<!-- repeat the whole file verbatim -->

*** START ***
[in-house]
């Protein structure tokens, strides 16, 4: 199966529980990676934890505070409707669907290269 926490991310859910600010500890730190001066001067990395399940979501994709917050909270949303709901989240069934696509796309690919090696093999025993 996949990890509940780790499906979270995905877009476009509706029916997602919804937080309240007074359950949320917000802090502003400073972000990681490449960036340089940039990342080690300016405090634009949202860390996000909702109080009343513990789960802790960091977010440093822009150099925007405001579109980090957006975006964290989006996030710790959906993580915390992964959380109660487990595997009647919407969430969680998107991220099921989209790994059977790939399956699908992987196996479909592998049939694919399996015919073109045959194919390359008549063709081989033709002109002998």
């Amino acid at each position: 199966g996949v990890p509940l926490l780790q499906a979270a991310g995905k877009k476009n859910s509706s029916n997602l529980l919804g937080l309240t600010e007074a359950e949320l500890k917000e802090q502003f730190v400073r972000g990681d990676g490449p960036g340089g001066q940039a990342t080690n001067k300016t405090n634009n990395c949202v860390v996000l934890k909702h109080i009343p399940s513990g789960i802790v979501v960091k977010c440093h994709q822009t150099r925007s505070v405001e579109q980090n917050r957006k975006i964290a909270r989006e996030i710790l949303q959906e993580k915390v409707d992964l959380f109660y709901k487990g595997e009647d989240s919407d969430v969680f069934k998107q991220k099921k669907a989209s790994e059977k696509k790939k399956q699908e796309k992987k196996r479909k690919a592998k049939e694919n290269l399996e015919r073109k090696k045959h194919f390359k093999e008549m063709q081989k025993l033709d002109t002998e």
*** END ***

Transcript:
[in-house]
């Protein structure tokens, strides 16, 4: 199966529980990676934890505070409707669907290269 926490991310859910600010500890730190001066001067990395399940979501994709917050909270949303709901989240069934696509796309690919090696093999025993 996949990890509940780790499906979270995905877009476009509706029916997602919804937080309240007074359950949320917000802090502003400073972000990681490449960036340089940039990342080690300016405090634009949202860390996000909702109080009343513990789960802790960091977010440093822009150099925007405001579109980090957006975006964290989006996030710790959906993580915390992964959380109660487990595997009647919407969430969680998107991220099921989209790994059977790939399956699908992987196996479909592998049939694919399996015919073109045959194919390359008549063709081989033709002109002998």
């Amino acid at each position: 199966g996949v990890p509940l926490l780790q499906a979270a991310g995905k877009k476009n859910s509706s029916n997602l529980l919804g937080l309240t600010e007074a359950e949320l500890k917000e802090q502003f730190v400073r972000g990681d990676g490449p960036g340089g001066q940039a990342t080690n001067k300016t405090n634009n990395c949202v860390v996000l934890k909702h109080i009343p399940s513990g789960i802790v979501v960091k977010c440093h994709q822009t150099r925007s505070v405001e579109q980090n917050r957006k975006i964290a909270r989006e996030i710790l949303q959906e993580k915390v409707d992964l959380f109660y709901k487990g595997e009647d989240s919407d969430v969680f069934k998107q991220k099921k669907a989209s790994e059977k696509k790939k399956q699908e796309k992987k196996r479909k690919a592998k049939e694919n290269l399996e015919r073109k090696k045959h194919f390359k093999e008549m063709q081989k025993l033709d002109t002998e």